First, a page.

The City-funded TWC will host 58 beds and serve as an adult homeless shelter for guests who test negative for COVID-19. It will be located on the first and second floors of the east wing of the Spaulding Hospital, which is located at 1575 Cambridge Street and was vacant prior to the renovations. The City of Cambridge will fund the entirety of the shelter operation. This project is federal CARES Act funding eligible and the City expects to submit approximately $3.4 million for reimbursement to support this critical initiative.

“I want to thank Spaulding Hospital for leasing the City part of its facility on Cambridge Street so that we could create the Transition Wellness Center. This temporary facility will allow the City to continue supporting our most vulnerable populations for the duration of the pandemic,” said Cambridge City Manager Louis A. DePasquale. “Since April, the City has invested significant staff and financial resources to ensure people experiencing homelessness in Cambridge have access to critical support systems. I want to thank Mayor Siddiqui and Councillor McGovern for their leadership on our temporary shelter initiatives, and I want to thank the City’s Public Works team and Spaulding Hospital’s construction teams that have worked quickly to construct this new facility.” 

“We remain committed to working with Bay Cove Human Services and will continue to provide the highest level of community safety as the shelter transitions to the Transition Wellness Center,” said Cambridge Police Commissioner Branville G. Bard, Jr. “The new location at Spaulding Hospital will have minimal impact on the neighboring community and is ideal for supporting our most vulnerable residents in need of these important facilities.”     “The Transition Wellness Center joins the Winter Warming Center, the Multi-Service Center and other Cambridge nonprofits in a shared mission to provide safe shelter for people experiencing homelessness and to connect them with resources that promote their wellbeing – especially during the winter months,” said Ellen Semonoff, Assistant City Manager for Human Services. “The TWC’s opening is a testament to the tireless efforts of City staff, elected officials, our partners at Bay Cove, and local providers across the city.”   “The more we can do to keep all Cambridge residents safe and healthy, the greater the chance we have to continue to mitigate the spread of this pandemic, including among those who experience homelessness,” said Dr. Assaad Sayah, Commissioner of Public Health.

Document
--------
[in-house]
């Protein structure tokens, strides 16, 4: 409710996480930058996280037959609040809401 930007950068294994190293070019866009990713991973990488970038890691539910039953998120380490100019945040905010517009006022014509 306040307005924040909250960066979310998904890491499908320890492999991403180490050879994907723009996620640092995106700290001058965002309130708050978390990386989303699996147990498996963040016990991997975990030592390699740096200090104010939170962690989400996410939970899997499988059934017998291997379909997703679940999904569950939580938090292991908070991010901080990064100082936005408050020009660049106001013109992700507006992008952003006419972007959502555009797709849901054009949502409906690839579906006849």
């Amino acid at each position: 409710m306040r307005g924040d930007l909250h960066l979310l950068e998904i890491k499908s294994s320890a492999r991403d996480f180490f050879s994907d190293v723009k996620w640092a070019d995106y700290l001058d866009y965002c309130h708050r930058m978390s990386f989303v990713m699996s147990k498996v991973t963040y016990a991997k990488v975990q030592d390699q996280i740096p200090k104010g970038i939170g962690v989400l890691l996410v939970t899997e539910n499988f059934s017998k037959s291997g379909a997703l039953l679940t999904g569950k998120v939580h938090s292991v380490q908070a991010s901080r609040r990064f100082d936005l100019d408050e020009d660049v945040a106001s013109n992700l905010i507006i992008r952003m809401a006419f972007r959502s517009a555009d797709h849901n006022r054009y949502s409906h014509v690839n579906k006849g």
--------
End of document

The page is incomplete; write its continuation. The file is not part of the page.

Arrangements to transition residents out of the temporary emergency shelter at the War Memorial Recreational Center will be coordinated by Bay Cove Human Services. They will focus on ensuring a seamless relocation for impacted residents to the TWC or Bay Cove’s CASPAR Emergency Services Center shelter at 240 Albany Street. Once the transition is complete, the temporary shelter at the War Memorial will be deconstructed and a deep, thorough cleaning will be conducted. Additionally, the Cambridge Winter Warming Center opened on Tuesday, December 1 and will operate 24 hours a day, 7 days a week through April 15, 2021. Located at 806 Massachusetts Avenue and accessible through the building’s Green Street entrance, the Warming Center provides a safe space for adults experiencing homelessness to rest, sleep and have access to beverages, a hot meal, and bathrooms during the winter months. At all times, the maximum capacity of the Warming Center will be 30 guests to allow for safe social distancing.

The temporary emergency shelter at the War Memorial, which opened in April 2020, helped the City address the urgent needs of Cambridge residents who were experiencing homelessness during the rapidly evolving COVID-19 public health crisis that emerged this spring. It allowed existing shelters to reduce overcrowding to make guests in all of Cambridge’s shelters safer and to provide a site that guests who were leaving the shelters could move to. The War Memorial also provided important shelter for guests who had been served by seasonal shelters that were closing such as the Warming Center and Harvard Square Homeless Shelter. 

For additional information about the new Transition Wellness Center, please visit the dedicated webpage: Any community questions or concerns can be directed to or by calling 617-349-9770.